In 2017, researchers in Boston examined 111 donated brains of deceased pro football players.
Of the 111 brains, they found degenerative chronic traumatic encephalopathy, or CTE, in 110 of them.
The research only adds to a growing body of evidence: playing pro football causes brain damage.
But for years, we've mostly been silent.
We, the fans.
Sure, we know about it. Talk radio might discuss it. Will Smith made a movie about it. The NFL acknowledges it. (Sort of.)
But few of us are angry about it.
There is little protest.
Little collective outrage.
But there should be.
The game causes brain damage.
When we watch — cheering, Sunday games, fantasy leagues — we give our complicit approval for a sport that disables and destroys its players.
Shouldn't we talk about that?
We also don't talk about the way pro football treats and views women. The eye-candy roles. The busty cheerleaders and their rock-bottom salaries, which are barely minimum wage.
"Women play minor roles in most parts of the Super Bowl, and when they are present and featured, they are usually eroticized. Their agency is not chiefly linked to their minds or the wholeness of their persons, but is unmistakably connected to their bodies," writes Covenant College's Dr. Matt Vos in his "Prizes and Consumables: the Super Bowl as a Theology of Women."
But we don't want to talk about that.
Nor do we talk about pro football and its distorted masculinity, which equates manhood to domination. And a fierce aggression. Notice the way we call players — pay close attention to the words here — "beasts." And "studs."
Jesus called us to be peacemakers. And humble. To love our enemies.
Pro football encourages just the opposite.
"More Americans will watch the Super Bowl this Sunday than go to church," the National Review reported in 2015. "The NFL is more popular than organized religion by two measures: the number of us who make time for it in our lives, and the amount of time we make for it."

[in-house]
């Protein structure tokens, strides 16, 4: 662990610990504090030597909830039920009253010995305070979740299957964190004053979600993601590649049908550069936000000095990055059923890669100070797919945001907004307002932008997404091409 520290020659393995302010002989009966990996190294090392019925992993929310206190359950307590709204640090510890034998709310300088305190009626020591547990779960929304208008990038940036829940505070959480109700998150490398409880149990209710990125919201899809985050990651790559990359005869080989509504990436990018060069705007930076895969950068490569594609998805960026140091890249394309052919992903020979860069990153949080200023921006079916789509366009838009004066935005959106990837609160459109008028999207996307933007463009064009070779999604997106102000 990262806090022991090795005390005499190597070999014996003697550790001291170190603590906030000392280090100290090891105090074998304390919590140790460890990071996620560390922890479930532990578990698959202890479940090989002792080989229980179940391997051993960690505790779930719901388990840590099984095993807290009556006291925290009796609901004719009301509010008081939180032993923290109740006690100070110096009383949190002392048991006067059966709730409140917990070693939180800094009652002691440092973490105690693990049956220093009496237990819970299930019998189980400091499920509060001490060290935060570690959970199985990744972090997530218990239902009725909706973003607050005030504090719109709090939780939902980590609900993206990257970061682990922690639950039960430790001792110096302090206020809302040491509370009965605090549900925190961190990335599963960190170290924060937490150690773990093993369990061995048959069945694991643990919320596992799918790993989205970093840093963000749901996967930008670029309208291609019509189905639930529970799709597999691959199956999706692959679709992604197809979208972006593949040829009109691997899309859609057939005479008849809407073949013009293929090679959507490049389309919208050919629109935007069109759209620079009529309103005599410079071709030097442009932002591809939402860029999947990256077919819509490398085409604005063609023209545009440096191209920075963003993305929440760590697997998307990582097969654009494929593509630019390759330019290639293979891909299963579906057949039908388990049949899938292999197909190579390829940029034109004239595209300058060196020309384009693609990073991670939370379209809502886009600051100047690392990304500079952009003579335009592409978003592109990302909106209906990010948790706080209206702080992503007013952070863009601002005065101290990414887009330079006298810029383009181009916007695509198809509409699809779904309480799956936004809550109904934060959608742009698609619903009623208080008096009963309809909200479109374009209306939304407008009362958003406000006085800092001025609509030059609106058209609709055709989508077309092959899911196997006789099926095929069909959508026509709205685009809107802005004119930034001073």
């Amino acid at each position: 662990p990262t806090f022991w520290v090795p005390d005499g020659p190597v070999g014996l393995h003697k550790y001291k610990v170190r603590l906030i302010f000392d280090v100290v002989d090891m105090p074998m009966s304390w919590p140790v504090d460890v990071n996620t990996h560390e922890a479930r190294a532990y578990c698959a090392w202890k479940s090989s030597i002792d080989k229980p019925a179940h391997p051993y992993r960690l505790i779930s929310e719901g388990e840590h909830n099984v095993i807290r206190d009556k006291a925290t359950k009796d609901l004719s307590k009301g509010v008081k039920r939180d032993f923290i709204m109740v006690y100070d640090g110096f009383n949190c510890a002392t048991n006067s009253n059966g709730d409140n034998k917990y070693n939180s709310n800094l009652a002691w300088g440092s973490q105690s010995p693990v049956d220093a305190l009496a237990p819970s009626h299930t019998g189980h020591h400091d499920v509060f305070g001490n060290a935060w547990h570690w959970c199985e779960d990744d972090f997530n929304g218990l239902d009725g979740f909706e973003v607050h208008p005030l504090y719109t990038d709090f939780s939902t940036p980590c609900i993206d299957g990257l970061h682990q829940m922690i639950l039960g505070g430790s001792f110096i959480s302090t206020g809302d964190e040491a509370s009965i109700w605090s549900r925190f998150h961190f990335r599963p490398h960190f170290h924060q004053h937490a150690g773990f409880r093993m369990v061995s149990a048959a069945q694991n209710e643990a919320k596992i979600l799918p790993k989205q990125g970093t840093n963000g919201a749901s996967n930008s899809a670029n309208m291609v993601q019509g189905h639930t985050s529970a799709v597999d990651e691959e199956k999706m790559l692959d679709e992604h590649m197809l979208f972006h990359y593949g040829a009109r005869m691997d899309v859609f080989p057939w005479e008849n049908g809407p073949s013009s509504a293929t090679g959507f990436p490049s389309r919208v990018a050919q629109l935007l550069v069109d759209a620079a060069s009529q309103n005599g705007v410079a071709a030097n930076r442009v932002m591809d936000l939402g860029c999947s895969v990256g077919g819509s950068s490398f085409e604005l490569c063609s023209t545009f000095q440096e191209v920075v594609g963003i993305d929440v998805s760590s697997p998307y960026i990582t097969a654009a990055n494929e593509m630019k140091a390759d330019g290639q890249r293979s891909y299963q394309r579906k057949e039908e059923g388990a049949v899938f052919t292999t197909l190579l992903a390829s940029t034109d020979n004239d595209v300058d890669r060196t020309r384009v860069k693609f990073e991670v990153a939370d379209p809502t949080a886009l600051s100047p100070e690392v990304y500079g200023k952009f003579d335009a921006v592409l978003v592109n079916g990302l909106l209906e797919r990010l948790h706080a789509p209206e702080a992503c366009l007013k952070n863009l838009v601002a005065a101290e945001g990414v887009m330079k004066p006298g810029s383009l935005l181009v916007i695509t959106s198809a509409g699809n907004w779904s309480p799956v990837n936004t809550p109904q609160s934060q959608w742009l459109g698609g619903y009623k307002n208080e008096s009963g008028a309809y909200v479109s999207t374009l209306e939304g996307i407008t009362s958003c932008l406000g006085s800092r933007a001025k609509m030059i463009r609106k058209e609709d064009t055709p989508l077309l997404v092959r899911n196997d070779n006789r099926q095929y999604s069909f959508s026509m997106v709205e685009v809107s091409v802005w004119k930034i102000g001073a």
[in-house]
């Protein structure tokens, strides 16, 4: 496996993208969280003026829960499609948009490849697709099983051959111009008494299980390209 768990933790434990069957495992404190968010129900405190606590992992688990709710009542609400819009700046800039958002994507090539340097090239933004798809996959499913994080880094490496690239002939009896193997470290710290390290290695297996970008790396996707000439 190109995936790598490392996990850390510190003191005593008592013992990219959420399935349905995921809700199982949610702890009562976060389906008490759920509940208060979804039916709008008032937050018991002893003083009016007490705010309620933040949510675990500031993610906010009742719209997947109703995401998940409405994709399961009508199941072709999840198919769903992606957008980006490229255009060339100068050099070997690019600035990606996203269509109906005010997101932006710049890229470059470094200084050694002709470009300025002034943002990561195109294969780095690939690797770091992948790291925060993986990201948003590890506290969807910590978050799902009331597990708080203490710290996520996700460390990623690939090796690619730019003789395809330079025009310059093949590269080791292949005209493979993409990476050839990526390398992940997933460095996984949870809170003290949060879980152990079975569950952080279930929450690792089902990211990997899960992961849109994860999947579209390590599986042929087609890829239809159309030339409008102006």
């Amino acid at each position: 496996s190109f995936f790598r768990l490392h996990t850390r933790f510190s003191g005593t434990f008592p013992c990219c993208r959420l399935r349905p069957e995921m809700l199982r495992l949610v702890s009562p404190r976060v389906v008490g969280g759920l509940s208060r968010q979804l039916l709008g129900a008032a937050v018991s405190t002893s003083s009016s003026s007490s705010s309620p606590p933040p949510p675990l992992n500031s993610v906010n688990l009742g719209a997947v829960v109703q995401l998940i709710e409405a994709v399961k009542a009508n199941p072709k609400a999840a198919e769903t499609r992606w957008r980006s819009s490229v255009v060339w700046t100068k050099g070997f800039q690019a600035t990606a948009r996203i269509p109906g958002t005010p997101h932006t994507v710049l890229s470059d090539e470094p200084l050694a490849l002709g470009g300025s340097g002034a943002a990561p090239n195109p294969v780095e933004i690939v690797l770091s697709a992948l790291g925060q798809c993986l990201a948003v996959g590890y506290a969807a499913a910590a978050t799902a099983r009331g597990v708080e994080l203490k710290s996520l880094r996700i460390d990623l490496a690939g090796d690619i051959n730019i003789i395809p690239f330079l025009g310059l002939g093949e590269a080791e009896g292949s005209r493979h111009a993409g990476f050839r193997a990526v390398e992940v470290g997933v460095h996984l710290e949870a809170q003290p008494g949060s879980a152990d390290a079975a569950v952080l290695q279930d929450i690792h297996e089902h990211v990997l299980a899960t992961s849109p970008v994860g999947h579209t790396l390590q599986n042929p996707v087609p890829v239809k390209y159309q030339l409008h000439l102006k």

I confess: this is true for me. Add up the hours I spent in church this winter versus the hours on the couch watching the Atlanta Falcons? And the Falcons win by a landslide. (That's a sentence we didn't hear much this season.)
But it never feels clean. Or right.
"Early Christians feared consumption by lions in stadiums," Vos continued. "Ironically, stadiums still consume Christians."
So why don't we talk about it?
Why not talk about the way pro football has become militarized? The enormous flags. The flyovers. The salutes. The $5 million taxpayer-dollar contract with the U.S. military for more patriotic displays. Why is pro football marketing war?
But we don't talk about that.
We, the fans, have been mostly quiet.
We've refused to get angry. Or critical.
About so many things.
Until this season.
This season, one issue exploded on pro football.
A few black players began kneeling in protest over police violence and injustice.
So much of America howled in anger.
And all hell broke loose.
Then, and only then, did America rage — boycotts and politicians and headlines and counter-protests.
Why does much of America angrily wake from slumber not to rage about the exploitation of women, or to demand more protection for players' brains, or to challenge the militarization or hollow spirituality of pro football, but only when black athletes kneel in quiet protest?
It seems hypocritical.
It seems racist.
I'm not ranking injustices here, trying to categorize whether sexism is worse than brain damage is worse than police brutality.
But if pro football fans are really concerned about honoring soldiers and troops via the anthem, then why not fight against brain trauma and damage, which occurs not only in football players, but in veterans?
If pro football fans care about respecting the flag, then why not respect the dignity of women and men by fighting against narrow stereotypes promoted by the NFL?
Why is our national anger aroused only by kneeling black players?
Why does nothing else?
David Cook writes a Sunday column and can be reached at email@example.com or 423-757-6329. Follow him on Facebook at DavidCookTFP.